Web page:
NPCs may have the latest gossip about neighbours and other NPCs and will in general share their thoughts and opinions with the player. Not all NPCs will share such news readily and for free, and only few would bother the player, even if she isnâ€™t interested in their gossip. Most NPCs do not treat the player in a special way, just because she happens to be the player. To them she is a stranger and needs to gain their confidence first, unless she gets credit from another NPC or belongs to the same faction. On the other hand, the player should be able to get to know select NPCs better, make friends and allies but also enemies. This is especially true for key characters and party members, who feature largely in the main plot. It should be possible with a few other NPCs as well, though. Of course this also depends on the path the player takes through the game. In the most extreme case, a NPC could become her best friend in one game and her utter enemy in the next.
When creating NPCs it is important not to fall into a black and white scheme. Few NPCs will be totally evil, and few are complete saints. The more interesting characters are simply misguided, or seek to accomplish the right things in the wrong way. Others may happen to have goals that conflict with those of the player, but that needs not make them outright enemies. Of course there are also unscrupulous bastards, but even they might have some good, or at least less evil, traits.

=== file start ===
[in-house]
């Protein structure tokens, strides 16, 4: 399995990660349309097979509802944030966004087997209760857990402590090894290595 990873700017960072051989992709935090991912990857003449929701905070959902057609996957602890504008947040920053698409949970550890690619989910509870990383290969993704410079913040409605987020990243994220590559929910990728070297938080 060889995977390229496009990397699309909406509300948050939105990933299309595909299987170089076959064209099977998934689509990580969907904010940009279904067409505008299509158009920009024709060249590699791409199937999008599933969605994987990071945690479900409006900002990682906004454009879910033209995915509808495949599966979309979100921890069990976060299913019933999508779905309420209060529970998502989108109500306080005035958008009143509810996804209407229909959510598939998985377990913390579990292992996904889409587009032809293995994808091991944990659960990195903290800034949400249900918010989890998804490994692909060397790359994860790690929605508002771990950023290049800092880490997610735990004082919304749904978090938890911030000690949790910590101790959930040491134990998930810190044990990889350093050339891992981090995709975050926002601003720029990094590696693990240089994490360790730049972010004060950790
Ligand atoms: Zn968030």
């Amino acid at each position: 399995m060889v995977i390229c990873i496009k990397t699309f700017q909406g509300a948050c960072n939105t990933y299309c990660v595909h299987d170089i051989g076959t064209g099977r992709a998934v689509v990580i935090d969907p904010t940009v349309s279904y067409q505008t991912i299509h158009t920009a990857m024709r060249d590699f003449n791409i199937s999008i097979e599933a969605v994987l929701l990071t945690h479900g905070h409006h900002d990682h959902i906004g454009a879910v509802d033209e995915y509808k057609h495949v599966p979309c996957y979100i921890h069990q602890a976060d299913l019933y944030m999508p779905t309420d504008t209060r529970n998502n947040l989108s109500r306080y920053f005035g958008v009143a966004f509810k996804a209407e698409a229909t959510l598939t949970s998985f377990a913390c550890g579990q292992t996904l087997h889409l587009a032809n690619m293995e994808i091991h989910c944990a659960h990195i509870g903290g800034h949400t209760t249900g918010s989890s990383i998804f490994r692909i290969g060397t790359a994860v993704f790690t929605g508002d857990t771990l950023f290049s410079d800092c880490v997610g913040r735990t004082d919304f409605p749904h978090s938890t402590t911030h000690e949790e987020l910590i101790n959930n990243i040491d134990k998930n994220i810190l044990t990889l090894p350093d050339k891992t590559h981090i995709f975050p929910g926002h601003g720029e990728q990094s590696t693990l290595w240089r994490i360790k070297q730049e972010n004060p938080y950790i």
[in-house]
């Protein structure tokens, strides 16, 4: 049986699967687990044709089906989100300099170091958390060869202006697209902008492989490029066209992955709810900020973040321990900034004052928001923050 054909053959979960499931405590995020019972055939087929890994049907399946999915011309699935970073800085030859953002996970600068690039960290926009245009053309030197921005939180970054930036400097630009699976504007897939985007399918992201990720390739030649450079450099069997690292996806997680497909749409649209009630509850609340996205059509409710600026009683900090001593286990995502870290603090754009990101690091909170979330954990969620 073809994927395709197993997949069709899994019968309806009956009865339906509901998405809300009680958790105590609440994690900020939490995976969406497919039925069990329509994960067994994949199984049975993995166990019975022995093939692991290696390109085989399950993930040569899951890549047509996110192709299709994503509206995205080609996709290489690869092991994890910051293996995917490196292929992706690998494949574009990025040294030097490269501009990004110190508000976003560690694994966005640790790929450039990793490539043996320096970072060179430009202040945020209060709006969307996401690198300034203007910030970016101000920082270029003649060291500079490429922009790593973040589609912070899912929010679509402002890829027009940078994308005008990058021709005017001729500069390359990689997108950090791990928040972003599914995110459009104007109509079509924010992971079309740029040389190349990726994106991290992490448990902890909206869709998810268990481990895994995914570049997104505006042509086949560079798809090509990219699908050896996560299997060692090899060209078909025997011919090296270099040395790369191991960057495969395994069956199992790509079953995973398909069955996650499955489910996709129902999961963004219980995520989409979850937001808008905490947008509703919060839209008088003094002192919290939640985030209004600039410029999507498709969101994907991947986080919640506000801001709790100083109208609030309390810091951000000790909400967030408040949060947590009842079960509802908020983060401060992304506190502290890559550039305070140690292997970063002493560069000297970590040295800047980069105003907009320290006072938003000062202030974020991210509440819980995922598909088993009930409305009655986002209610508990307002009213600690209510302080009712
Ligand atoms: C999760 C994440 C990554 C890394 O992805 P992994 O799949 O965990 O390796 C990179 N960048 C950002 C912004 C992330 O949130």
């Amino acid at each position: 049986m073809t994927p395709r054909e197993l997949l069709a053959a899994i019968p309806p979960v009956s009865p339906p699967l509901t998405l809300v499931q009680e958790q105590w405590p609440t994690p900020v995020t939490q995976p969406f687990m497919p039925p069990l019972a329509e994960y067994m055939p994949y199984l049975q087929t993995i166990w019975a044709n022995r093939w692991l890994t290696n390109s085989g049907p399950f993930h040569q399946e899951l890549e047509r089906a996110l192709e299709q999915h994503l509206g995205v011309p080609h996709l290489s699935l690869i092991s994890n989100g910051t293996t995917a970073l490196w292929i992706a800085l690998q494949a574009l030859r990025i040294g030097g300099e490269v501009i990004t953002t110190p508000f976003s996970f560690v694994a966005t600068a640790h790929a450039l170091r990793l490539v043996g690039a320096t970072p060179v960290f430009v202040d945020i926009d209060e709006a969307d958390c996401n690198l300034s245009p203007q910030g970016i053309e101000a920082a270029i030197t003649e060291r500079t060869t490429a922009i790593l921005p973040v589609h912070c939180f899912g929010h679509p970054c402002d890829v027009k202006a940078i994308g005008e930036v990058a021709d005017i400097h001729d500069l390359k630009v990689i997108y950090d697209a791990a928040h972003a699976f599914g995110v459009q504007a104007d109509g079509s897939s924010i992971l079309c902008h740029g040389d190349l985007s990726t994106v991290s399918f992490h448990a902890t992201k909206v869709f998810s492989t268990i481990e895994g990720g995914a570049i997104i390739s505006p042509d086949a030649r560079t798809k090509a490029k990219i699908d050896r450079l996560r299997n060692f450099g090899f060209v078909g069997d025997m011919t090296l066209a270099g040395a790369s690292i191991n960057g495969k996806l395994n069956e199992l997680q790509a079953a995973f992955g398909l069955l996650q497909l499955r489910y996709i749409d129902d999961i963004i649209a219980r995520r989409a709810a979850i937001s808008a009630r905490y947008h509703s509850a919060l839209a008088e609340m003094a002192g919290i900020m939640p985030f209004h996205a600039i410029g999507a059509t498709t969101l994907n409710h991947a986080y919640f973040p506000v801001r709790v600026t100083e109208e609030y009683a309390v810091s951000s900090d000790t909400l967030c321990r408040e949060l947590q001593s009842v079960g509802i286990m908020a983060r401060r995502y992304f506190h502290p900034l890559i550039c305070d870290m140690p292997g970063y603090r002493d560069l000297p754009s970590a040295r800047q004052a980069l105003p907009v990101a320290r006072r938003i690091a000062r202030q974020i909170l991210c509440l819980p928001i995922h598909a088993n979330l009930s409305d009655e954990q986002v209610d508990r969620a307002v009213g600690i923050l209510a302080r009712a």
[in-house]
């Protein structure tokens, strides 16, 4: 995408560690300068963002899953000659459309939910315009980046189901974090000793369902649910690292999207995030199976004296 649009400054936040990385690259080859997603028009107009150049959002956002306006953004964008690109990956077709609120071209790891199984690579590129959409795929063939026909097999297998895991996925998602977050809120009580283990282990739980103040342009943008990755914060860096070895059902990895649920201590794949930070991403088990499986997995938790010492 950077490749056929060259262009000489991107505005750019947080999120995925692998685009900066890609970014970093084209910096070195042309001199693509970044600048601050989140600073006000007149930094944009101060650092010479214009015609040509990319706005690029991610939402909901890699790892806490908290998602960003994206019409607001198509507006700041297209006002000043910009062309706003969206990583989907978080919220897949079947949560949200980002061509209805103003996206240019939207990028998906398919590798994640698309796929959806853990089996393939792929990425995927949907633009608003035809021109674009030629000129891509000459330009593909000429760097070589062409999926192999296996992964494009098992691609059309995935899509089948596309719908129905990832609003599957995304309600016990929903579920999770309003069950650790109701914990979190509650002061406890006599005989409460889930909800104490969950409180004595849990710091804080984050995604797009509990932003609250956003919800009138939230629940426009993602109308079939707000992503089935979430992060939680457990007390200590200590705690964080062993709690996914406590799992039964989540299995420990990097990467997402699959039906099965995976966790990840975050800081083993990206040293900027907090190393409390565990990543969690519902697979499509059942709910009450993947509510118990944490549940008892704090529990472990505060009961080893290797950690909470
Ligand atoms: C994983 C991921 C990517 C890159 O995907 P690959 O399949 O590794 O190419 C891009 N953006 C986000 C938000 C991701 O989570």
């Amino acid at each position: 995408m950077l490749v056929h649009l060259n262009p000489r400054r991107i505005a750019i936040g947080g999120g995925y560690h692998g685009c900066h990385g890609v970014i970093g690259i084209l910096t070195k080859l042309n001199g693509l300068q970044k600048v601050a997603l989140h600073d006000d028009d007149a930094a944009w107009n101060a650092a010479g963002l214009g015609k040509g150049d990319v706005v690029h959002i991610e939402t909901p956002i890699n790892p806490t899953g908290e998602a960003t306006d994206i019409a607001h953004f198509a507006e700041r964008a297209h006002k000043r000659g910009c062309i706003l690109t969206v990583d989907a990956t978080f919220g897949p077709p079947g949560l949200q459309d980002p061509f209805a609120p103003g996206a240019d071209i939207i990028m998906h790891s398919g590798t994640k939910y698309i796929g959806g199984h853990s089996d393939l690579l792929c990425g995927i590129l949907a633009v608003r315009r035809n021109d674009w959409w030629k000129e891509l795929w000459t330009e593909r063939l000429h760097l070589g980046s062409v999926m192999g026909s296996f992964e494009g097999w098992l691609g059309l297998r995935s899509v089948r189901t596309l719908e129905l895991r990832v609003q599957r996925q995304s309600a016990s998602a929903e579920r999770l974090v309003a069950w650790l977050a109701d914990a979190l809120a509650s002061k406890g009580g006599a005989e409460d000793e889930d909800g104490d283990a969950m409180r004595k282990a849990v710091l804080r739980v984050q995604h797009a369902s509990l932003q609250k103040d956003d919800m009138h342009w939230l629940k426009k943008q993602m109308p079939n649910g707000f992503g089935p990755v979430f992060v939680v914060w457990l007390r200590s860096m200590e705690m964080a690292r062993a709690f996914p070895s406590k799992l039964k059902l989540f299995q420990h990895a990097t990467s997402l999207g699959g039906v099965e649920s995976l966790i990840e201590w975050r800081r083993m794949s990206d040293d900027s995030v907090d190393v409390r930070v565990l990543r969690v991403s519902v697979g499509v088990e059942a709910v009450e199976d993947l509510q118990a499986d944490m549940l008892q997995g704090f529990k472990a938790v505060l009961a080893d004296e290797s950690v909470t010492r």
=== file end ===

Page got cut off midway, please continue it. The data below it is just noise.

Even if two NPCs are individually good, they might not necessarily like each other. Such conflicts can often lead to interesting side quests, where it is impossible for the player to tell right from wrong. In other cases this will be more obvious, but there should also be NPCs where the playerâ€™s first impression turns out to be completely false. Seemingly bad characters might become good friends in the end, while good ones will finally betray her.
Apart from their background and affinity to the player, NPCs should also have an occupation. That doesnâ€™t mean they have to be productive, they just should spend their time with different activities. Especially, no NPC should stand around idle without purpose. If possible, the player should be able to guess on a NPCs occupation from its activities. Otherwise, she should have other ways to figure it out.
The activity of NPCs might even be important for the plot or a side quest. Some roles of an NPC may be tied to a certain activity, or even to a special location. A shopkeeper for example, would only sell things while in his shop. Another NPC might only reveal informations when invited to a few drinks while staying in the pub. In general, an NPCs occupation will not only liven up the game world; it can also be relevant for gameplay.